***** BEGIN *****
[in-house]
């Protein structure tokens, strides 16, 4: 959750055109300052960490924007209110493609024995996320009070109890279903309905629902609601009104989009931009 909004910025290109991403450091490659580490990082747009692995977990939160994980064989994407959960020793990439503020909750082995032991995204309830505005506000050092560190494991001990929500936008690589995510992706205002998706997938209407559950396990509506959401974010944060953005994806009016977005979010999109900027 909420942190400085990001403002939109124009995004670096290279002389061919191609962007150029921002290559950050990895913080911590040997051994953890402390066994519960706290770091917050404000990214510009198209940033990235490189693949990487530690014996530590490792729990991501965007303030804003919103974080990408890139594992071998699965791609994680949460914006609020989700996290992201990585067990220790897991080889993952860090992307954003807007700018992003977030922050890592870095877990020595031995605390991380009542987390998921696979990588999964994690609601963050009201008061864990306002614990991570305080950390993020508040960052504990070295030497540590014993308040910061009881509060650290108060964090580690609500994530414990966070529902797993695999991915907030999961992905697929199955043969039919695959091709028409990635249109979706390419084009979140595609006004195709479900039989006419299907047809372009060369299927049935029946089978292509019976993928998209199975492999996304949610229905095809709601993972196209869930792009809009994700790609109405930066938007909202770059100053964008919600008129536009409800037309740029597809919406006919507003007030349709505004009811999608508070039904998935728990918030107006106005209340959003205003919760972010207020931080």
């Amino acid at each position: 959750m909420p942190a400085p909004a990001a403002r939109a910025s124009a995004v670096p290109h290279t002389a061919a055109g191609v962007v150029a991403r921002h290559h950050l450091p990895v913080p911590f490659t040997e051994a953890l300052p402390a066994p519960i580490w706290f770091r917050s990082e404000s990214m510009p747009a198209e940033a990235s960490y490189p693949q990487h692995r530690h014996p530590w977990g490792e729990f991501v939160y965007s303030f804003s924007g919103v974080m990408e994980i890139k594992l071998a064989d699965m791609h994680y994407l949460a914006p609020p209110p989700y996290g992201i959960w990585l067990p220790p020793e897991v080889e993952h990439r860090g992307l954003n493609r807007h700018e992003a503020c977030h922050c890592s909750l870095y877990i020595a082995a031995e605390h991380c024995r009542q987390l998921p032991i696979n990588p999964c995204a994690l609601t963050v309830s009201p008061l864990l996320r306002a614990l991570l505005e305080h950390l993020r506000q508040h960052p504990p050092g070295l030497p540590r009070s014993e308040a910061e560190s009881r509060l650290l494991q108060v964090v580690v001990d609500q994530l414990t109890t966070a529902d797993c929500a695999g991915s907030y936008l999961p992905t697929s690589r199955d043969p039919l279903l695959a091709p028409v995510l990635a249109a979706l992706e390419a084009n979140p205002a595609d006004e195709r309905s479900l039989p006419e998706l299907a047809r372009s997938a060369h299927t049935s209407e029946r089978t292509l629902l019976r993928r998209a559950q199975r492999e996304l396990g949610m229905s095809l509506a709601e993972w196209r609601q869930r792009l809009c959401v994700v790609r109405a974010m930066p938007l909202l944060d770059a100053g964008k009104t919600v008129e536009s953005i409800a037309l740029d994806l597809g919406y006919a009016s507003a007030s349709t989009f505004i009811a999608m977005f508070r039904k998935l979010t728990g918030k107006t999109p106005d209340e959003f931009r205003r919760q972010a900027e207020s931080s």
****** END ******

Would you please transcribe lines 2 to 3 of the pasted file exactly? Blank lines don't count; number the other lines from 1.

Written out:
């Protein structure tokens, strides 16, 4: 959750055109300052960490924007209110493609024995996320009070109890279903309905629902609601009104989009931009 909004910025290109991403450091490659580490990082747009692995977990939160994980064989994407959960020793990439503020909750082995032991995204309830505005506000050092560190494991001990929500936008690589995510992706205002998706997938209407559950396990509506959401974010944060953005994806009016977005979010999109900027 909420942190400085990001403002939109124009995004670096290279002389061919191609962007150029921002290559950050990895913080911590040997051994953890402390066994519960706290770091917050404000990214510009198209940033990235490189693949990487530690014996530590490792729990991501965007303030804003919103974080990408890139594992071998699965791609994680949460914006609020989700996290992201990585067990220790897991080889993952860090992307954003807007700018992003977030922050890592870095877990020595031995605390991380009542987390998921696979990588999964994690609601963050009201008061864990306002614990991570305080950390993020508040960052504990070295030497540590014993308040910061009881509060650290108060964090580690609500994530414990966070529902797993695999991915907030999961992905697929199955043969039919695959091709028409990635249109979706390419084009979140595609006004195709479900039989006419299907047809372009060369299927049935029946089978292509019976993928998209199975492999996304949610229905095809709601993972196209869930792009809009994700790609109405930066938007909202770059100053964008919600008129536009409800037309740029597809919406006919507003007030349709505004009811999608508070039904998935728990918030107006106005209340959003205003919760972010207020931080």
């Amino acid at each position: 959750m909420p942190a400085p909004a990001a403002r939109a910025s124009a995004v670096p290109h290279t002389a061919a055109g191609v962007v150029a991403r921002h290559h950050l450091p990895v913080p911590f490659t040997e051994a953890l300052p402390a066994p519960i580490w706290f770091r917050s990082e404000s990214m510009p747009a198209e940033a990235s960490y490189p693949q990487h692995r530690h014996p530590w977990g490792e729990f991501v939160y965007s303030f804003s924007g919103v974080m990408e994980i890139k594992l071998a064989d699965m791609h994680y994407l949460a914006p609020p209110p989700y996290g992201i959960w990585l067990p220790p020793e897991v080889e993952h990439r860090g992307l954003n493609r807007h700018e992003a503020c977030h922050c890592s909750l870095y877990i020595a082995a031995e605390h991380c024995r009542q987390l998921p032991i696979n990588p999964c995204a994690l609601t963050v309830s009201p008061l864990l996320r306002a614990l991570l505005e305080h950390l993020r506000q508040h960052p504990p050092g070295l030497p540590r009070s014993e308040a910061e560190s009881r509060l650290l494991q108060v964090v580690v001990d609500q994530l414990t109890t966070a529902d797993c929500a695999g991915s907030y936008l999961p992905t697929s690589r199955d043969p039919l279903l695959a091709p028409v995510l990635a249109a979706l992706e390419a084009n979140p205002a595609d006004e195709r309905s479900l039989p006419e998706l299907a047809r372009s997938a060369h299927t049935s209407e029946r089978t292509l629902l019976r993928r998209a559950q199975r492999e996304l396990g949610m229905s095809l509506a709601e993972w196209r609601q869930r792009l809009c959401v994700v790609r109405a974010m930066p938007l909202l944060d770059a100053g964008k009104t919600v008129e536009s953005i409800a037309l740029d994806l597809g919406y006919a009016s507003a007030s349709t989009f505004i009811a999608m977005f508070r039904k998935l979010t728990g918030k107006t999109p106005d209340e959003f931009r205003r919760q972010a900027e207020s931080s």